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IBM Journal of Research and Development  
Volume 29, Number 2, Page 132 (1985)
Microprocessors and Digital Signal Processing
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Architecture of a digital signal processor

by G. Ungerboeck, D. Maiwald, H.-P. Kaeser, P. R. Chevillat, J. P. Beraud
A digital signal processor (DSP) is described which achieves high processing efficiency by executing concurrently four functions in every processor cycle: instruction prefetching from a dedicated instruction memory and generation of an effective operand, access to a single-port data memory and transfer of a data word over a common data bus, arithmetic/logic-unit (ALU) operation, and multiplication. Instructions have a single format and contain an operand, index control bits, and two independent operation codes called "transfer" code and "compute" code. The first code specifies the transfer of a data word over the common data bus, e.g., from data memory to a local register. The second determines an operation of the ALU on the contents of local registers. A fast free-running multiplier operates in parallel with the ALU and delivers a product in every cycle with a pipeline delay of two cycles. The architecture allows transversal-filter operations to be performed with one multiplication and ALU operation in every cycle. This is accomplished by a novel interleaving technique called ZIP-ing. The efficiency of the processor is demonstrated by programming examples.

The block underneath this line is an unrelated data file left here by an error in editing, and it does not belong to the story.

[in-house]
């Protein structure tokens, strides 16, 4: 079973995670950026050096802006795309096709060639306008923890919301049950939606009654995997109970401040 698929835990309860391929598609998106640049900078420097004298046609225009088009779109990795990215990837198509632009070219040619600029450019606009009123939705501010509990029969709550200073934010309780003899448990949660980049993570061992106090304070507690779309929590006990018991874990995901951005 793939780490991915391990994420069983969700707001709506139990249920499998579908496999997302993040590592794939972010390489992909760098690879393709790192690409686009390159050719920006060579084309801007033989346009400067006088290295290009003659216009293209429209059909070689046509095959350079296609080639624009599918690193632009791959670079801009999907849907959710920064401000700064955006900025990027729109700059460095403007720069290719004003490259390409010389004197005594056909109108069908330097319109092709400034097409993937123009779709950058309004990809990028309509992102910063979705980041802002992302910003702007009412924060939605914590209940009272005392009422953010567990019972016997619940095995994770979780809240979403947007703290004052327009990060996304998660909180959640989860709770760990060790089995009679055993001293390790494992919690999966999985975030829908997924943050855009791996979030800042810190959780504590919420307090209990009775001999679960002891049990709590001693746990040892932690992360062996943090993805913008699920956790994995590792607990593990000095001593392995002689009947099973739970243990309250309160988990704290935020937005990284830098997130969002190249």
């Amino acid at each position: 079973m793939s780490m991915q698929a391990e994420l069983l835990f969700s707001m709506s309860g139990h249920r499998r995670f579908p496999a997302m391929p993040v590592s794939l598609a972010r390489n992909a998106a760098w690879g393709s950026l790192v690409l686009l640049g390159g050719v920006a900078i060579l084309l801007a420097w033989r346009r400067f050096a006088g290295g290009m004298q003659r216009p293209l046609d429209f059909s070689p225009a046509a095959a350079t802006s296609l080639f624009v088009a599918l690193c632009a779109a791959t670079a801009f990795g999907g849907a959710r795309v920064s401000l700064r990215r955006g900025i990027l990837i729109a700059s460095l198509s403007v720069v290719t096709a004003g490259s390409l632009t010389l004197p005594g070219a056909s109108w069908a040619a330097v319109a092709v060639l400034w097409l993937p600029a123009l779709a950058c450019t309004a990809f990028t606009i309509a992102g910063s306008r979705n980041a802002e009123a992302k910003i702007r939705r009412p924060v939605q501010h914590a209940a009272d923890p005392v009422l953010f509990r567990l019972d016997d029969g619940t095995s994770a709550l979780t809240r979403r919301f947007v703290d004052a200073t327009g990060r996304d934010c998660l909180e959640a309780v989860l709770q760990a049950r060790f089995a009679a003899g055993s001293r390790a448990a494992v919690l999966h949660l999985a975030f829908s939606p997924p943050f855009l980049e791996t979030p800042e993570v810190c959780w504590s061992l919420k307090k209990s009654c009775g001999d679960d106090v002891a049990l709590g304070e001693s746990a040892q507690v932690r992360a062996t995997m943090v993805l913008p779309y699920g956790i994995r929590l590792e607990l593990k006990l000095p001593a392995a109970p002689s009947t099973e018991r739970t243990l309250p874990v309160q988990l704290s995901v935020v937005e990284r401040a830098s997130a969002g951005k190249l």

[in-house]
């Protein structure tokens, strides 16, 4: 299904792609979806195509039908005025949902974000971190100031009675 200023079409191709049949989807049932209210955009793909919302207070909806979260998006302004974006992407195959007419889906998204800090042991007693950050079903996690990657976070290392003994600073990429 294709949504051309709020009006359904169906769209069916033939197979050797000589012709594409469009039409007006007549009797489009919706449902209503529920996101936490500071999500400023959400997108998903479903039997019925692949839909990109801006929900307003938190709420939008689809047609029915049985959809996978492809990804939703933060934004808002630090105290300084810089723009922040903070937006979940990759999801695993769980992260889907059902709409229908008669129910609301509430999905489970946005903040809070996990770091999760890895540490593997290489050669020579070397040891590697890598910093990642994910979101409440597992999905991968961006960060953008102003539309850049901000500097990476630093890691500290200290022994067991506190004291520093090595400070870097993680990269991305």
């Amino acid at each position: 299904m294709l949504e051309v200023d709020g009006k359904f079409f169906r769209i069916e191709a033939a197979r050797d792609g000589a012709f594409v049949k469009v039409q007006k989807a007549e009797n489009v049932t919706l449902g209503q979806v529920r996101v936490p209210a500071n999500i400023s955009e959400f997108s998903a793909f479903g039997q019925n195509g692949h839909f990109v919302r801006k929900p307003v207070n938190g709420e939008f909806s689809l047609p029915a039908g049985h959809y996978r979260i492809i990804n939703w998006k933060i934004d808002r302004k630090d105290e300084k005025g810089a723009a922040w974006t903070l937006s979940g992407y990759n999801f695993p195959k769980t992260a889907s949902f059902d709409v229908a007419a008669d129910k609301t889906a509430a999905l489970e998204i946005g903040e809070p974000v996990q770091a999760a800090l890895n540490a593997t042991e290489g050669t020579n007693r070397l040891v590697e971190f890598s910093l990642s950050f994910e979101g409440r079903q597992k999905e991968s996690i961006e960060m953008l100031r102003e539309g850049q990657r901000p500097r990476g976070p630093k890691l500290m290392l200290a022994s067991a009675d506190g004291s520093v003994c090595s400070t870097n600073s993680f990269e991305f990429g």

Related Subjects: Logic design and technology; LSI; Microprocessor systems and applications; Signal processing